Here are a few things to remember when creating individual pages:

  • Prioritize content on individual pages. Remember that people scan a page from top to bottom. Thus, try to put the most critical content to the top of the page. By doing that, you will increase the chance that visitors will see your message.
  • Create a proper visual hierarchy. Visual hierarchy is an organization of content and individual elements on a page that helps visitors to consume information. Try to use effective scanning patterns such as the F-shaped pattern
  • Make good typography choices. Written text still represents more than 90% of the content on the web. And when it comes to text content, your typography choices play an essential role in user experience. Good typography aids readability. Try to select typefaces that look legible on different font sizes and screen resolution.     

Turn your design into code

At the moment when you finish working on your mockups, it’s time to turn them into a fully-fledged solution. When it comes to coding design, product teams have a lot of options to choose from—from robust websites builders like Wix, Elementor or Squarespace to powerful tools like Webflow that attempt to break the code barrier. Ultimately, when it comes to selecting a tool for turning design into code, you should remember what level of freedom you want to have. 

Test your solutions

Product teams often face a dilemma—they have a few different versions of the same page and don't know which version to choose. They want to understand which version performs better. A simple technique known as A/B testing (or split-testing) will help you with that. A/B testing is an experiment where two variants of a page are shown to users at random, and analytic tools are used to determine which variation performs better for a given conversion goal. For an eCommerce website, a conversion goal can be a number of purchases on a product page. A tool called VWO testing will help you conduct A/B testing. 

Analyze how users interact with your website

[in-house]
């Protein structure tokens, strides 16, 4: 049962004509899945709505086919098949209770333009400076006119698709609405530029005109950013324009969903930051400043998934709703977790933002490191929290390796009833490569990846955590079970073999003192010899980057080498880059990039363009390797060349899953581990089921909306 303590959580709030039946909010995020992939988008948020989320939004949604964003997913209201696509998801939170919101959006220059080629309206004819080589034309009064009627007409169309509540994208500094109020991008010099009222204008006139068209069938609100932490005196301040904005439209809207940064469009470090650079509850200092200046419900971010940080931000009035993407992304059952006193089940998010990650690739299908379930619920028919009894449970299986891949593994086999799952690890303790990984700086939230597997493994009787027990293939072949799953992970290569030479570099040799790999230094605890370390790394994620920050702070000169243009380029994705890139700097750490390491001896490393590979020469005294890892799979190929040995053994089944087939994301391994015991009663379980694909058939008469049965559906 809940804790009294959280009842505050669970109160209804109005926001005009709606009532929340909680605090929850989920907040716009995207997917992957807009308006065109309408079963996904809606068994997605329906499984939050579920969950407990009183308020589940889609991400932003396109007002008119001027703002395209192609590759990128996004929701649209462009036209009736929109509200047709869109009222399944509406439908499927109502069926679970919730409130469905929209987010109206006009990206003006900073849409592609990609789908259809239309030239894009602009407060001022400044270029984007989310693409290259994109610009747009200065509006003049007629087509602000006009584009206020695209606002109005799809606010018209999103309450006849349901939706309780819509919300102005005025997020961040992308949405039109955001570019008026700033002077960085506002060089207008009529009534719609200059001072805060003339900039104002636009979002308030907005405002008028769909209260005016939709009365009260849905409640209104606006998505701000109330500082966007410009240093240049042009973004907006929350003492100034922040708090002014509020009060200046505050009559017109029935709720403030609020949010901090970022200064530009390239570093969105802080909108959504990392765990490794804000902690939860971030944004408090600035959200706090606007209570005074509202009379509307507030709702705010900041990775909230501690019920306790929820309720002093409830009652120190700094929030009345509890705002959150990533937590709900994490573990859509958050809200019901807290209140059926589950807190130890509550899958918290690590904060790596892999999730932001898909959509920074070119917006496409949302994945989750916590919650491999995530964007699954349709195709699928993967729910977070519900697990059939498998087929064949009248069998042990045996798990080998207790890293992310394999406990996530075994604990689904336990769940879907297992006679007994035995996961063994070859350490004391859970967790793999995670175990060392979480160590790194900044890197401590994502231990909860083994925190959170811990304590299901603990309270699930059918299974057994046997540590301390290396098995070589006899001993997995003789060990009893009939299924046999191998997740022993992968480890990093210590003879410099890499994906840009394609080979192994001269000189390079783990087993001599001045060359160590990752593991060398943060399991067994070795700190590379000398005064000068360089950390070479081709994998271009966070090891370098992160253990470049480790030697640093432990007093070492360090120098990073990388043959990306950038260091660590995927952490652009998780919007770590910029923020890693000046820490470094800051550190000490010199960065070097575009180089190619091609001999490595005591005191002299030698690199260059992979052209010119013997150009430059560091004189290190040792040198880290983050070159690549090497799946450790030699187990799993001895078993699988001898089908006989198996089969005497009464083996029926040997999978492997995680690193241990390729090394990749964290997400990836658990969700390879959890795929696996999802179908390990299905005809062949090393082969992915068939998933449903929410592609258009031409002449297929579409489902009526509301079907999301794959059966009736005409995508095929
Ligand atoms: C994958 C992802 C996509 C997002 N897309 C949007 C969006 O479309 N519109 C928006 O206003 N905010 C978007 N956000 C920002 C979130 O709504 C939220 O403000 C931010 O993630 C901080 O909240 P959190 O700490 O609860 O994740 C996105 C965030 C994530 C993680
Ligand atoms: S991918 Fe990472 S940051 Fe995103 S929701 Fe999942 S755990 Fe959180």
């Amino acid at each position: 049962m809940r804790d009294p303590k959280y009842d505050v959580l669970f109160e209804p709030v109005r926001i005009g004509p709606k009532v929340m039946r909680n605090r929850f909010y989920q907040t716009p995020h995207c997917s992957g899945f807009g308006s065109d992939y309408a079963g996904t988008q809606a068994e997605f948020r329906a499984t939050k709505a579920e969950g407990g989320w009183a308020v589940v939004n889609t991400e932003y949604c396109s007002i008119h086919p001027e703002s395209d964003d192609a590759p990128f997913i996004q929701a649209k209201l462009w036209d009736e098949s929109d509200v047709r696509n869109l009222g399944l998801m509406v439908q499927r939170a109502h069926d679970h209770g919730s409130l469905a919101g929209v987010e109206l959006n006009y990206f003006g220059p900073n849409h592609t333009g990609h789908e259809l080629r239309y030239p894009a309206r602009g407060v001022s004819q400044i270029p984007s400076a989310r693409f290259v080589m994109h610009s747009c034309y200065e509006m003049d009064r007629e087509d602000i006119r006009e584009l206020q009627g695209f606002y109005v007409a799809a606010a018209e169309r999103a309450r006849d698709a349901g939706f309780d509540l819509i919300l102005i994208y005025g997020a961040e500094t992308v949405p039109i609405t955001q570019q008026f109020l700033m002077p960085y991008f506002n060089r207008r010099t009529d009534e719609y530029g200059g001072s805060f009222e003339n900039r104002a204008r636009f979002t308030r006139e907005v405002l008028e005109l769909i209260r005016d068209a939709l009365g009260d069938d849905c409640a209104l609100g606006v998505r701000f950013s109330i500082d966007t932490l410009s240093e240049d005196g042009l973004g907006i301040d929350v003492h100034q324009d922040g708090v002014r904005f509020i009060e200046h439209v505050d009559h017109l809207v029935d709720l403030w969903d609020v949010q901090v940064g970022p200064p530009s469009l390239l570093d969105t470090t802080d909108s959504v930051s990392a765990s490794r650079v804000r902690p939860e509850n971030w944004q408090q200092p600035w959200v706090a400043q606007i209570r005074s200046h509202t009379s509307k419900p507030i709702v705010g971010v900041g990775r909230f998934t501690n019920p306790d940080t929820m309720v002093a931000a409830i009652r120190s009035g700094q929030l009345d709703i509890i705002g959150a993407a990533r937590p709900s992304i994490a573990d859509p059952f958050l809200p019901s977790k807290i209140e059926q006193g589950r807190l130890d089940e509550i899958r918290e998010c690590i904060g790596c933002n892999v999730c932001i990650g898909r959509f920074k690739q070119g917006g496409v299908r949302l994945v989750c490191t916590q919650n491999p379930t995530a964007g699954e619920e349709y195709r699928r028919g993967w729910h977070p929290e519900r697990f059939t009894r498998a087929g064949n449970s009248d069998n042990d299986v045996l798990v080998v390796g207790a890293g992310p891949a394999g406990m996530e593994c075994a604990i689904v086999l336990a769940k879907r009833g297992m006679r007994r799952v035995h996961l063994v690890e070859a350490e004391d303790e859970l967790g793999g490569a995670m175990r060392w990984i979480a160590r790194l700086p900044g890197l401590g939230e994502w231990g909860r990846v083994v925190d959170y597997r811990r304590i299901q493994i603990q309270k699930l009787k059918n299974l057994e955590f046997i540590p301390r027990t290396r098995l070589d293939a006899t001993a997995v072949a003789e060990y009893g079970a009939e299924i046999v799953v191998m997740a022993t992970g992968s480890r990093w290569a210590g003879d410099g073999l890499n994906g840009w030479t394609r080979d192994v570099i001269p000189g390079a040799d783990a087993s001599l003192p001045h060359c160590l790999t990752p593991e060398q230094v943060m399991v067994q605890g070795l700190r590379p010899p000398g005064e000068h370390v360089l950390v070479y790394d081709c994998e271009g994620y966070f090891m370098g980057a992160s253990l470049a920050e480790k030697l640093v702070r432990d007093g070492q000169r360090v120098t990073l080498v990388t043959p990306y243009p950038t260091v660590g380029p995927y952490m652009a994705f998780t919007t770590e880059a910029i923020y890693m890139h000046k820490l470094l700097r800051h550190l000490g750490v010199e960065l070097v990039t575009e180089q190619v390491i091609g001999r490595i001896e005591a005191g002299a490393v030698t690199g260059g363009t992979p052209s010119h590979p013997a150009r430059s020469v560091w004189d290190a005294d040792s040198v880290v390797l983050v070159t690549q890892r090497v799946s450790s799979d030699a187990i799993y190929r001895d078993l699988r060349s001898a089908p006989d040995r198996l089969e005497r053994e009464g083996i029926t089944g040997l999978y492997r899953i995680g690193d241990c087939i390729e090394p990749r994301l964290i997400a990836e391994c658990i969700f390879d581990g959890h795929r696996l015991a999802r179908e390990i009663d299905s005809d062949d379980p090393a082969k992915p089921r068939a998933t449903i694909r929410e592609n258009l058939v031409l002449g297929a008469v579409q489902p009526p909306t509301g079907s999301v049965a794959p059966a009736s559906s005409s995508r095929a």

Design is not a one-and-done process. It’s an iterative process of creating and perfecting a solution. So after you release your website, you need to analyze how users interact with your design and introduce changes to make the interaction easier. The first thing to remember at this step—users can interact with your design in a way that doesn't match how you expect them to do it. Thus, it’s recommended to compare the user flows—the user flows that we’ve created at the beginning of your design process (so-called ideal interaction flows) and the one that users have in reality (real flows). Try to focus on the roadblocks (things that prevent users from completing their tasks). The insights you will collect will help you to prioritize changes in your design. 

Also, you might want to know what content resonates the most with your users—content they spend most of their time on. It’s recommended to use Google Analytics and Hotjar to measure and analyze the user behavior.

Heatmap will help you understand what parts of your page capture the most attention. Image by Hotjar


When it comes to web design, the most important thing to remember is that we should always keep our visitors in the heart of our design. When each design decision is evaluated in accordance with the needs and wants of our users, we have a better chance of creating something that will be valuable to them.

Nick Babich

UX architect and writer who's passionate about user experience.